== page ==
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“Fauna of Mirrors”: A Selection from the Second Edition of Chennai Photo Biennale
I recently discovered Chennai Photo Biennale, India’s largest photography event showcasing both Indian and international artists, the second edition of which ran from February 22 to March 24, 2019. Co-organised by the Chennai Photo Biennale Foundation, a non-profit trust, and Goethe-Institut Chennai, the exhibitions were held at some of the most architecturally beautiful venues in Chennai, Tamil Nadu, south India, including Senate House – the University of Madras, Government College of Fine Arts, Government Museum, Madras Literary Society, Southern Railway: Chennai Mass Rapid Transit System (MRTS), Cholamandal Artists’ Village and Art Houz Gallery.
The Biennale was directed by Bangalore-based Pushpamala N.. Often known as “the most entertaining artist-iconoclast of contemporary Indian art”, she is one of the pioneers of conceptual art in India and a renowned photo and video-performance artist, sculptor, writer, curator and provocateur. She is known especially for her sharp feminist work, her rejection of authenticity and embracing of multiple realities. In her collaborations with writers, theatre directors and filmmakers, she seeks to subvert the dominant discourse.
Each venue included a theme of its own under the larger theme of the Biennale titled “Fauna of Mirrors”, whereby the artistic director explored the old Chinese myth that talks about an alternate universe that exists behind the mirror to see if the practice of photography is a reflection of modern life, creating a parallel world of images. The curatorial concept used the ancient fable to ruminate in a philosophical and poetic way around photography today.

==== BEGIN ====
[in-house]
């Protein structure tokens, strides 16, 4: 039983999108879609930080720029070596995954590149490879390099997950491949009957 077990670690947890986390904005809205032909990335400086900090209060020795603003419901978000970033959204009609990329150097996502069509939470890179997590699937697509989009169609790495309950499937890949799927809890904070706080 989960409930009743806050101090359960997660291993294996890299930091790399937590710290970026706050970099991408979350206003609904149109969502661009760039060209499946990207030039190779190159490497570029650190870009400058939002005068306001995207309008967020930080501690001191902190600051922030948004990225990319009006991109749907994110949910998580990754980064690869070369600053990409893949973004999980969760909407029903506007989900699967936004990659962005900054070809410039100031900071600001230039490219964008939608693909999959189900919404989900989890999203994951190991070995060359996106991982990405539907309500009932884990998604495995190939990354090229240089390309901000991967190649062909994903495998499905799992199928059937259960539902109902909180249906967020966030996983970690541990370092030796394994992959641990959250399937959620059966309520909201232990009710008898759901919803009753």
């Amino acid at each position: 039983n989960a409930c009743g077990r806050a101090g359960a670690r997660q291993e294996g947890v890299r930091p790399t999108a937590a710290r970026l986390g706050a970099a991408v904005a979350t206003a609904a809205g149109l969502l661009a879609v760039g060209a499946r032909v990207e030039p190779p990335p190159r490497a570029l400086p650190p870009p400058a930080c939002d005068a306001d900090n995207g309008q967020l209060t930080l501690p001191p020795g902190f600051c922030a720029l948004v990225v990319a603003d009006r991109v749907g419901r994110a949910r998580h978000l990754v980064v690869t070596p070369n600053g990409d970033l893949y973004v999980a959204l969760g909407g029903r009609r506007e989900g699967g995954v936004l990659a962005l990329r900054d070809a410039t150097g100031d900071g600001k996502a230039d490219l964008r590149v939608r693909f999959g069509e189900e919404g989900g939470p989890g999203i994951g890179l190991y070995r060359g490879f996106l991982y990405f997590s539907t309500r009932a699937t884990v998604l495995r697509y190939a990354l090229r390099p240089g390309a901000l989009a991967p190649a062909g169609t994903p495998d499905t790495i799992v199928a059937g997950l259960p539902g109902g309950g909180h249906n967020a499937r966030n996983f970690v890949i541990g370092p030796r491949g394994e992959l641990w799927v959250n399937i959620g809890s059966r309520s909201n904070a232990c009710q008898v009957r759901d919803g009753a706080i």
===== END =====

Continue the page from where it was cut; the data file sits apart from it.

The other individual titles of some of the key venues included, “An Unbearable Lightness of Being” – a sense of dystopia, unease, maybe even giggly laughter, hysteria, melancholy, or even pictures of unnoticed; “The Face of Another” – where faces and bodies may transmogrify into other things, or stare at you boldly; “Fractured” – where broken up and incomplete images communicate in a loose and ever-changing universe; “Hidden Lily: Social Weavers” – where storytelling with images and live performance tells the stories of handloom weavers; “Labyrinths” – and the world is a complicated irregular network of images and texts in passages and paths; “The Library of Babel” – here there are innumerable old books and books within books and travelling libraries; “I Love Cinema” – it’s all about Cinephilia; “Why Look at Animals” – where camels, giraffes, elephants and innumerable creatures invade our world; “Material Evidence” – where faces and places are markers of histories.
Below are samples from a few of the photographers who exhibited: Arpan Mukherjee, Atul Bhalla, Cop Shiva, Gauri Gill, Indu Anthony, Manit Sriwanichpoom, Manjunath Kamath, Rabih Mroue and Vijay Jodha.
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